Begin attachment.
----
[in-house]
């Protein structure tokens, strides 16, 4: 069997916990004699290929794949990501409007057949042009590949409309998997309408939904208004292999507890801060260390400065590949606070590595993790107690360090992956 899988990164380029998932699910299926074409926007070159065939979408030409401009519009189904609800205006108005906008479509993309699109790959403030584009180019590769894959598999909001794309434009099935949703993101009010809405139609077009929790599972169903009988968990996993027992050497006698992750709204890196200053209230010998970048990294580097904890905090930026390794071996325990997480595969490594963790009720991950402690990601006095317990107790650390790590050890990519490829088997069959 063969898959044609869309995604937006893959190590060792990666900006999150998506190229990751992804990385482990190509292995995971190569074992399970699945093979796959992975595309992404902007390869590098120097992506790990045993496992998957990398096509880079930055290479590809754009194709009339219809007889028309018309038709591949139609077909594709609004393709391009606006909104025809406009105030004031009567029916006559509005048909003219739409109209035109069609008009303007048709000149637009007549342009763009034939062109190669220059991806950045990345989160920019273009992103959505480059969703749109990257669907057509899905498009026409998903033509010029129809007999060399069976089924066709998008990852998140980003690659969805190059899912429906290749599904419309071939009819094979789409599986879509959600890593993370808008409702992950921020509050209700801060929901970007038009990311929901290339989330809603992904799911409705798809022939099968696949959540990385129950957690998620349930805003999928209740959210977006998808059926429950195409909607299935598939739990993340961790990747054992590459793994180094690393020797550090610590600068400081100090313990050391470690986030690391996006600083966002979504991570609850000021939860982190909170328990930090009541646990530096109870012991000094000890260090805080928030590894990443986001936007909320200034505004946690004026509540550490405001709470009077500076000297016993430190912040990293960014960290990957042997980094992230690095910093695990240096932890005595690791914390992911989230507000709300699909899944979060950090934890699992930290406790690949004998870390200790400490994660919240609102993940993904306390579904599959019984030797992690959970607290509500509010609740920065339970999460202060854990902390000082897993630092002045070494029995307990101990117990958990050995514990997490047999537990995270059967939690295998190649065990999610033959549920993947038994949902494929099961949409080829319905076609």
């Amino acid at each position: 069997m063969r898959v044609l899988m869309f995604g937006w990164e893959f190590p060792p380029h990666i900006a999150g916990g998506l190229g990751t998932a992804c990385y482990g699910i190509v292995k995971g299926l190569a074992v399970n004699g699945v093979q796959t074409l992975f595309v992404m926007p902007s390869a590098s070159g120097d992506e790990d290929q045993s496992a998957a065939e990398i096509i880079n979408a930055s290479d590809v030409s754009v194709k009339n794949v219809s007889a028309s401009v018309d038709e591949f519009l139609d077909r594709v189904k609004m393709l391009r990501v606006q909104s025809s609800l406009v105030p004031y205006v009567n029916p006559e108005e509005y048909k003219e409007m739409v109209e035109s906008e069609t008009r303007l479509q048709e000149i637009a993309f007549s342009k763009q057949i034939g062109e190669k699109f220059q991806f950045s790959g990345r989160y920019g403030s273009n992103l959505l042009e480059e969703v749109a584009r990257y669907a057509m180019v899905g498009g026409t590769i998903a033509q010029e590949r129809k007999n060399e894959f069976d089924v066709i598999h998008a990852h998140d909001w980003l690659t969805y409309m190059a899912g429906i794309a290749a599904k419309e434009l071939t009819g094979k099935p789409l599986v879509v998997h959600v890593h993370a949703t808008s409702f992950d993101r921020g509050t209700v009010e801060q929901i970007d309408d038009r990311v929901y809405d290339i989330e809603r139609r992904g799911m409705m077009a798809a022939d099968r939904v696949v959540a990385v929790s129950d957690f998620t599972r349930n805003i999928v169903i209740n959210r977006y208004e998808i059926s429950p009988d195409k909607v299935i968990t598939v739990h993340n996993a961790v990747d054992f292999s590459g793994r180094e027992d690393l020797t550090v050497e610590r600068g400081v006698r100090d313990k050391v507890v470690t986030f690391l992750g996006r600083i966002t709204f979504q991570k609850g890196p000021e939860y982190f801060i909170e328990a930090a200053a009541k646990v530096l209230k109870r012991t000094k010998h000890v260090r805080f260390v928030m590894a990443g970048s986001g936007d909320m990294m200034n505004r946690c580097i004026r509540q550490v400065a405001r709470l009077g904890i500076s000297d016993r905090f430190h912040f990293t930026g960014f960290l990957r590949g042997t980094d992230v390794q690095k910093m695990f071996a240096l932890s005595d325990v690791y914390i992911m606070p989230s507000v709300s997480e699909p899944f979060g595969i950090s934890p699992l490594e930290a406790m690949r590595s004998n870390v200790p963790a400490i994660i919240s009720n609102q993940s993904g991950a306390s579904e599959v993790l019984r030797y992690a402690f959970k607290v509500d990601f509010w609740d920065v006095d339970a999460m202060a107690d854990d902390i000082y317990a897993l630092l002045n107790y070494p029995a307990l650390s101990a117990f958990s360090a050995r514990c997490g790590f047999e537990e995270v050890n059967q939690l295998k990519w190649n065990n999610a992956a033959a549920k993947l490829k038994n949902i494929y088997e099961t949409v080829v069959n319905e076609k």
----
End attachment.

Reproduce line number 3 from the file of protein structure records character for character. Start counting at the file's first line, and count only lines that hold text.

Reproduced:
């Amino acid at each position: 069997m063969r898959v044609l899988m869309f995604g937006w990164e893959f190590p060792p380029h990666i900006a999150g916990g998506l190229g990751t998932a992804c990385y482990g699910i190509v292995k995971g299926l190569a074992v399970n004699g699945v093979q796959t074409l992975f595309v992404m926007p902007s390869a590098s070159g120097d992506e790990d290929q045993s496992a998957a065939e990398i096509i880079n979408a930055s290479d590809v030409s754009v194709k009339n794949v219809s007889a028309s401009v018309d038709e591949f519009l139609d077909r594709v189904k609004m393709l391009r990501v606006q909104s025809s609800l406009v105030p004031y205006v009567n029916p006559e108005e509005y048909k003219e409007m739409v109209e035109s906008e069609t008009r303007l479509q048709e000149i637009a993309f007549s342009k763009q057949i034939g062109e190669k699109f220059q991806f950045s790959g990345r989160y920019g403030s273009n992103l959505l042009e480059e969703v749109a584009r990257y669907a057509m180019v899905g498009g026409t590769i998903a033509q010029e590949r129809k007999n060399e894959f069976d089924v066709i598999h998008a990852h998140d909001w980003l690659t969805y409309m190059a899912g429906i794309a290749a599904k419309e434009l071939t009819g094979k099935p789409l599986v879509v998997h959600v890593h993370a949703t808008s409702f992950d993101r921020g509050t209700v009010e801060q929901i970007d309408d038009r990311v929901y809405d290339i989330e809603r139609r992904g799911m409705m077009a798809a022939d099968r939904v696949v959540a990385v929790s129950d957690f998620t599972r349930n805003i999928v169903i209740n959210r977006y208004e998808i059926s429950p009988d195409k909607v299935i968990t598939v739990h993340n996993a961790v990747d054992f292999s590459g793994r180094e027992d690393l020797t550090v050497e610590r600068g400081v006698r100090d313990k050391v507890v470690t986030f690391l992750g996006r600083i966002t709204f979504q991570k609850g890196p000021e939860y982190f801060i909170e328990a930090a200053a009541k646990v530096l209230k109870r012991t000094k010998h000890v260090r805080f260390v928030m590894a990443g970048s986001g936007d909320m990294m200034n505004r946690c580097i004026r509540q550490v400065a405001r709470l009077g904890i500076s000297d016993r905090f430190h912040f990293t930026g960014f960290l990957r590949g042997t980094d992230v390794q690095k910093m695990f071996a240096l932890s005595d325990v690791y914390i992911m606070p989230s507000v709300s997480e699909p899944f979060g595969i950090s934890p699992l490594e930290a406790m690949r590595s004998n870390v200790p963790a400490i994660i919240s009720n609102q993940s993904g991950a306390s579904e599959v993790l019984r030797y992690a402690f959970k607290v509500d990601f509010w609740d920065v006095d339970a999460m202060a107690d854990d902390i000082y317990a897993l630092l002045n107790y070494p029995a307990l650390s101990a117990f958990s360090a050995r514990c997490g790590f047999e537990e995270v050890n059967q939690l295998k990519w190649n065990n999610a992956a033959a549920k993947l490829k038994n949902i494929y088997e099961t949409v080829v069959n319905e076609k």